In my world art history class (15th century to the present), I’ve tried to find a number of ways to showcase for students the benefits of repeated looking, of deep observation, among other things. I also–of course–want them to realize that art can be used in a variety of ways in our contemporary moment. I’ve done this in a number of ways over the years, but the best and most effective version of this arrived in 2018, courtesy of Jay-Z and Beyoncé. Like so many other art historians, when the music video for “Apes**t” went live, I watched it on repeat for days. I had so many questions, so many emotions, so many ideas! Like others, I analyzed their references, I read others’ reflections about the video, and I knew that I wanted students to critically engage with it come my next class.
BUT, what I didn’t want was just to show it on day 1, have a discussion, and then either never talk about it again or return to it briefly at the end of the semester. It was too rich, too meaty to unpack superficially. I also knew I wanted students to do the analysis vs. just me providing all the details.
So I decided to do the following, and I will say that it has been one of my most popular and exciting activities among students:
- I show the video on day 1, and ask students to jot down what they notice. I don’t distribute the lyrics. They are able to point out a few artworks (Mona Lisa, Nike, a sphinx, maybe Napoleon) and sometimes a few more contemporary references, such as the men kneeling. We discuss, and talk about “why art? why the Louvre?”
- I then tell them to write a reflection about the video, and I keep these until the next time we watch it.
- Now, here comes the important part–I’ve layered into my class all the artworks or performances that I can find that are included in that video, but I don’t tell them this.
- As we near exam 1, which covers 15th century through 18th century (well, some of it), we watch the video again. Students are SO EXCITED to recognize more of the art (hey look! Fiorentino! Ooooo, wasn’t that the one that got censored by the Inquisition?). And then we repeat the class-wide discussion, and we begin to talk about race, class, the museum space, and more–these are almost always raised by students without me needing to guide them there. Still no lyrics. They reflect individually again on the same sheet of paper.
- After we make it through the 19th century, at which point we’ve also watched Guillermo Gomez-Peña and Coco Fusco’s A Couple in a Cage (1992), we watch it again, and this is usually where students begin to really grasp what I am trying to have them do. It’s at this point I give them lyrics, which further enriches the discussion, especially because they now can talk about most of the art, and they really dig deep into thinking about why this space, why these images, why this framing, why these lyrics paired here, why these performances? There is discomfort, a range of emotions expressed, and often lots and lots of questions.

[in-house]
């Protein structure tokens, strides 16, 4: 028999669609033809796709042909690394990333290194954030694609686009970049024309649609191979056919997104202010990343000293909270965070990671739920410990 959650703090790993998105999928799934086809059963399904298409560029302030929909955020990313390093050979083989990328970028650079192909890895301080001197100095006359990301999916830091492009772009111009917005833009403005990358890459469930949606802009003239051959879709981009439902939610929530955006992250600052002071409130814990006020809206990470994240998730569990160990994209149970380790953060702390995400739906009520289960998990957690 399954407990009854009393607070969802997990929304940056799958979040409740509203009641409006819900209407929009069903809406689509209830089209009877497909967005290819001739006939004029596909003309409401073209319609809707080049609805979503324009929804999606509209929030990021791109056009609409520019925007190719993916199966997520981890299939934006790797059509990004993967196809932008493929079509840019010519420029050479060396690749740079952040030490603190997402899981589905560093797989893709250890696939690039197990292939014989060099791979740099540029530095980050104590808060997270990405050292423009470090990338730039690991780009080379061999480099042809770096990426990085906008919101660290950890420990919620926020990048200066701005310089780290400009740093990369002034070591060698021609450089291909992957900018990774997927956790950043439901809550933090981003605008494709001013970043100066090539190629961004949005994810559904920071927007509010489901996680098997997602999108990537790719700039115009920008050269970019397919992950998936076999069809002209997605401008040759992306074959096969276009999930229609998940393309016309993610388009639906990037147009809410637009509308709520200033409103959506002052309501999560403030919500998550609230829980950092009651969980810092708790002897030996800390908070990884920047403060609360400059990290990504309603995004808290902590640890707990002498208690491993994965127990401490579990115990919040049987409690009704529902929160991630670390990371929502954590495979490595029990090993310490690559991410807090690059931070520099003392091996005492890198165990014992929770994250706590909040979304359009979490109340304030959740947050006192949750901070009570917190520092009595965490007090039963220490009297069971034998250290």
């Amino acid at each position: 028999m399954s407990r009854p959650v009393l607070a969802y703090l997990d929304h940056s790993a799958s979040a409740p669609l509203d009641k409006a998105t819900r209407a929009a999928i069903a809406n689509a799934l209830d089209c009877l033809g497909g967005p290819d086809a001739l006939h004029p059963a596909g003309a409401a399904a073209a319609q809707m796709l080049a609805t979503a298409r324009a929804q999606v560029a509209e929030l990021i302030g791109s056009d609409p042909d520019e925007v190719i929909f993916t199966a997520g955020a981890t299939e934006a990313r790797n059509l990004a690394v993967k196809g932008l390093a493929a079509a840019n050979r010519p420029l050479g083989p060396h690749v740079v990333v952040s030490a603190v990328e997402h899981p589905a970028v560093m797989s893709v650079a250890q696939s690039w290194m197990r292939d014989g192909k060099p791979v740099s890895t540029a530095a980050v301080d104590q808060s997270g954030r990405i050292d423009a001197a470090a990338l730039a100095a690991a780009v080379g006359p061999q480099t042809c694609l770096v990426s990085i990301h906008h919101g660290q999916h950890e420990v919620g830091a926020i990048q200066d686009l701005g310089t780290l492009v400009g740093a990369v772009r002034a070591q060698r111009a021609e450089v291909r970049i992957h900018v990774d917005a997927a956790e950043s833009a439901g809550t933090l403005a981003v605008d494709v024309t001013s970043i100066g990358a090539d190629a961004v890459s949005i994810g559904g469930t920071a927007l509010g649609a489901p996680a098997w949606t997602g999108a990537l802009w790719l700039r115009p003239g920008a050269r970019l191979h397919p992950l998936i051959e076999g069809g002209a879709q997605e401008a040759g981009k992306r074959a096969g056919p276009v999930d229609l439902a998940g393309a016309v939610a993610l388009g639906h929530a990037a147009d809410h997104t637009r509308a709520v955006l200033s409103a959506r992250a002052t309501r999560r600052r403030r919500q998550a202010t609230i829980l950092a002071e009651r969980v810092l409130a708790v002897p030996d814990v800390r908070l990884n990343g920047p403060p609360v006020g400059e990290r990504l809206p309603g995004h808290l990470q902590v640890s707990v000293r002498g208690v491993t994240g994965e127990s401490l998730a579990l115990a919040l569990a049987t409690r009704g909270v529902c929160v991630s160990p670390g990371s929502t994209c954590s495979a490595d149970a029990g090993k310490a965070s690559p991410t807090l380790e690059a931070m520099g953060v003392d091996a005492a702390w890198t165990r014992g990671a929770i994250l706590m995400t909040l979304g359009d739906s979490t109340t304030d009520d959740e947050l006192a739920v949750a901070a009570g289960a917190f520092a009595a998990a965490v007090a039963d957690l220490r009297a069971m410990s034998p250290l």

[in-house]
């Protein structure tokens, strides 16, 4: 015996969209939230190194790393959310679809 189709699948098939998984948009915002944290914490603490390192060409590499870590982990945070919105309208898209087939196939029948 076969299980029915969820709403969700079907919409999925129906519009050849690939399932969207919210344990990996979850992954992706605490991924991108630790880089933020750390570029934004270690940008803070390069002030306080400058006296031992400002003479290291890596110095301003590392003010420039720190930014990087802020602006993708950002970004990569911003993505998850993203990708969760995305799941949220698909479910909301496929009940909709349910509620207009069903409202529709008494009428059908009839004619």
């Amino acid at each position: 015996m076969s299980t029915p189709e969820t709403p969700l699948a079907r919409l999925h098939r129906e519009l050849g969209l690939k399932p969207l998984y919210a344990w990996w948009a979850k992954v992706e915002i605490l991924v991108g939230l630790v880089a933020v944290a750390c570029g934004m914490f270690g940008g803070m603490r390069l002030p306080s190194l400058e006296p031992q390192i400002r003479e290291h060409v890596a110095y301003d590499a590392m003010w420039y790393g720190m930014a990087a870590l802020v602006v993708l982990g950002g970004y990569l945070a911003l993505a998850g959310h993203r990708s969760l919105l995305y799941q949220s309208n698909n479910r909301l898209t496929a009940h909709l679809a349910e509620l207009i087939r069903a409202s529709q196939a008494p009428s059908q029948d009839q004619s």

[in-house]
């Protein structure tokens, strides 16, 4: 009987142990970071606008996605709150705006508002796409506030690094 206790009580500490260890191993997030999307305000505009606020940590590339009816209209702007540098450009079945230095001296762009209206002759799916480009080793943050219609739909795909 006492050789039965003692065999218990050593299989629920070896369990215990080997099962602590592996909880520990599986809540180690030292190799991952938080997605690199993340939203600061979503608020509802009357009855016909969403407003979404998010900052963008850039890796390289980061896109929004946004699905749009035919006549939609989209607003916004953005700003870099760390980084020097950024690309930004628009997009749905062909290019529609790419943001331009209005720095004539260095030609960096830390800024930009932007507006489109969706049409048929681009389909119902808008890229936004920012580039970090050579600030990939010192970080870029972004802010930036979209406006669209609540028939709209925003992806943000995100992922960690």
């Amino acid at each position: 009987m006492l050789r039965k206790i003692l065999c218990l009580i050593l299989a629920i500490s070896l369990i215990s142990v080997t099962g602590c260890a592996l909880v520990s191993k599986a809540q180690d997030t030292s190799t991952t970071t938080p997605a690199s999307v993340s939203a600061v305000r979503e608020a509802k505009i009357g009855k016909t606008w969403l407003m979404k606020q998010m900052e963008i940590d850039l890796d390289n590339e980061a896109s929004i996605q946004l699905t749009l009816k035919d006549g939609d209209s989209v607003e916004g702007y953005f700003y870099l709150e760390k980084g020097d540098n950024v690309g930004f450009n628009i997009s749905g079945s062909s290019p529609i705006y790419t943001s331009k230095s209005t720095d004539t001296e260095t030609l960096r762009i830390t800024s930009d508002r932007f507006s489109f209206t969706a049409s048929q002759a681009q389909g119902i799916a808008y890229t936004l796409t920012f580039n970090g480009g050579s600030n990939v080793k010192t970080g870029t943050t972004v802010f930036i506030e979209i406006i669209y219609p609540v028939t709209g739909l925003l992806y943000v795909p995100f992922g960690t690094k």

- As we move through the 20th and early 21st century, I still weave into the class works and artists that are not specifically shown, but quoted somehow in the video: Carrie Mae Weems, Deana Lawson, Faith Ringgold, Kehinde Wiley, Solange Knowles, Mohammed Bourouissa. We read Essex Hemphill’s “Visiting Hours”, we talk about Versace and Burberry–and so much more.
- The last day of class, we watch it again, with a final reflection. We talk contemporary politics (yes, yes we do), and add to our discussions about race, status, space, access, etc.
- The final time the students watch it is at the final exam, which includes a question along the lines of “What are the 3 most important artworks or artistic quotations in the video and why? Connect your answer to our broader class discussions, as well as the aims of the The Carters overall.”
The essays are passionate, creative, thoughtful, emotional, responsible, and more.
This entire process in many ways prompts difficult but incredibly important conversations. Students also recognize the value in repeatedly returning to the video as a way to know, but also grow.